Bangladesh is set to incur major economic damage due to climate change.
A recent paper published by the Asian Development Bank (ADB) predicts that during the 2040-2059 period, the South Asian country will lose 36.49 percent of its GDP per capita.
ADB disclosed the findings in a book titled "Ways to Achieve Green Asia," published on Friday.
In a chapter titled "The Economic Impacts of Climate Change: Implications for Asian Economies," UC-Berkeley based environmental economist Maximilian Auffhammer calculated the economic impact of climate change.
Bangladesh has been enjoying a GDP growth of 7.39 percent on average for the last five years and it is expected to hold this robust growth for a couple of years more.
A recent study predicted that in 2024, Bangladesh will become the 30th largest economy in the world, overtaking heavyweights like Hong Kong, Singapore, Denmark and Norway.
But the ADB paper raises suspicion about the continuity of this growth in account of environmental hazards posed by climate change.
Bangladesh, which annually produces only 0.25 percent (92 tonnes) of total global carbon emissions is considered to be one of the worst victims of climate change.
Dr Minhaj Mahmud, senior research fellow of the Bangladesh Institute of Development Studies (BIDS) said that although developing countries contribute less in making the planet warmer, they bear most of the brunt.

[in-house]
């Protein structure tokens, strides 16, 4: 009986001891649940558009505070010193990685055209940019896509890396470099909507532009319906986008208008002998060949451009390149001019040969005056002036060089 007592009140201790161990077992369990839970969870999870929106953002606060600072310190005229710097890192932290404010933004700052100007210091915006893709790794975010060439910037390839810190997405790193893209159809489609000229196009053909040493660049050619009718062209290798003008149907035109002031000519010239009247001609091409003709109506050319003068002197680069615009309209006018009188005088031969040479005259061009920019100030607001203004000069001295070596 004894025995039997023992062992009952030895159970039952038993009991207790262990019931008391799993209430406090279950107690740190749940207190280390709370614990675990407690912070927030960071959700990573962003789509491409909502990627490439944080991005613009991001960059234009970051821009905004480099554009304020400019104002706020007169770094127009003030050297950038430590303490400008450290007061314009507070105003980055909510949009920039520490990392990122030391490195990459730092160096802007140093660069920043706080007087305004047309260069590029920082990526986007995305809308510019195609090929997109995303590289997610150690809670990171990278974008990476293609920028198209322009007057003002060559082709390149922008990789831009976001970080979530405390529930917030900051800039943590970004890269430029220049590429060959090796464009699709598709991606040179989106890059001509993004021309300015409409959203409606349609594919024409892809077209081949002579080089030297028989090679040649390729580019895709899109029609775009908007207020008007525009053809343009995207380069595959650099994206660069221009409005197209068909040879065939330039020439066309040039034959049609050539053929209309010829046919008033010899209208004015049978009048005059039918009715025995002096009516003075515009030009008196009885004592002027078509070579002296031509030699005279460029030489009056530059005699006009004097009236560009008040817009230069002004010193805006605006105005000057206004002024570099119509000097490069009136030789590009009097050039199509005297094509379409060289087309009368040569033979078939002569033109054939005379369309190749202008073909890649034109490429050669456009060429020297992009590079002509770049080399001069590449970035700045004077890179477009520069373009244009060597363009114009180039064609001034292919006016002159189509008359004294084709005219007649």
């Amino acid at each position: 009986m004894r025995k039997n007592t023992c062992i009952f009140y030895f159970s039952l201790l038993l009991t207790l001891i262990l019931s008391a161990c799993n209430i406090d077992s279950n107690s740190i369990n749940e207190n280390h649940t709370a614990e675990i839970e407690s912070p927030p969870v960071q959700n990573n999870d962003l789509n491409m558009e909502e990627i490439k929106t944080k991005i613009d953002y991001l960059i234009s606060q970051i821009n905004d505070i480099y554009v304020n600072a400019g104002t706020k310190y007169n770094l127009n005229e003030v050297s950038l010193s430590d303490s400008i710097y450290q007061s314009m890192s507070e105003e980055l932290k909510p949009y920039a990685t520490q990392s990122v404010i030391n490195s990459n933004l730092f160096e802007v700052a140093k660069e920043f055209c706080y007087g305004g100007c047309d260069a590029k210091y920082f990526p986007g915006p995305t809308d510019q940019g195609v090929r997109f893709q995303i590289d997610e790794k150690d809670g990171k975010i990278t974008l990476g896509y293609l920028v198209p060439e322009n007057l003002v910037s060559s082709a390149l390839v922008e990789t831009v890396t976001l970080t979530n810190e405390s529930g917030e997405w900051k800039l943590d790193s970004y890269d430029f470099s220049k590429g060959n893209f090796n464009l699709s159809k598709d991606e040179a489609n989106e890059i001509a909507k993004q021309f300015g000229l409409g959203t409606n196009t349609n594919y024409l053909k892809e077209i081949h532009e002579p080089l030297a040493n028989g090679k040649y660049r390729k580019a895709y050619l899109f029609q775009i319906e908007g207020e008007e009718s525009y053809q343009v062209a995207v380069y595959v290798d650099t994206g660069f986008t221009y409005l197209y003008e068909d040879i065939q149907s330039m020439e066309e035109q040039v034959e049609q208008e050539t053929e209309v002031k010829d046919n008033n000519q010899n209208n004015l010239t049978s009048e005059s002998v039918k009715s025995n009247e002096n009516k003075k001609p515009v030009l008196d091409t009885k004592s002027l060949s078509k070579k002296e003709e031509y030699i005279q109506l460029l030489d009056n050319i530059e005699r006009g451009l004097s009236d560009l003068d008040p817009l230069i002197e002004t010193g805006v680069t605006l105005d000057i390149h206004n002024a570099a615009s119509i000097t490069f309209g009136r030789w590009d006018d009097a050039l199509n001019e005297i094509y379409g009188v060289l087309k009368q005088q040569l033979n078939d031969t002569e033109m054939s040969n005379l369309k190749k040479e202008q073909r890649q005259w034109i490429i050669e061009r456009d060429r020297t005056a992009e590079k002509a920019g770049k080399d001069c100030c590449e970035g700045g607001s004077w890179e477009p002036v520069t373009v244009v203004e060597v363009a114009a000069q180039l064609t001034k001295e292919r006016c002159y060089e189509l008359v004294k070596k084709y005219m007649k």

The ADB book gives an overview of the environmental challenges Asia is facing and proposes policy recommendations for more effective environmental governance. It said, for countries in Asia, decades of rapid economic growth have led to visible environmental degradation, ranging from poor air quality to global climate change that undermines quality of life.
The challenges, which impose irreversible damage on the ecosystem, have gained increasing attention by policy makers and the public.
The book said in South Asia, India and Pakistan will respectively lose 38.78 and 39.54 percent of GDP per capita.
In the paper, Maximilian Auffhammer said, "If we are serious about engaging in mitigation actions, costs will be incurred in the near future to achieve emission reductions. These will bring about hard-to-measure benefits in terms of avoiding climate change further in the future. As climate change is a global phenomenon, not a single economy or group of economies can solve this problem."
Speaking to The Business Standard, Dr Minhaj said, "It is hard to strike a balance between environmental protection and economic growth.
"We can introduce carbon taxes to mitigate adverse impacts of climate change. Moreover, adaptive measures need to be sought. We need to introduce climate-tolerant crop varieties in agriculture."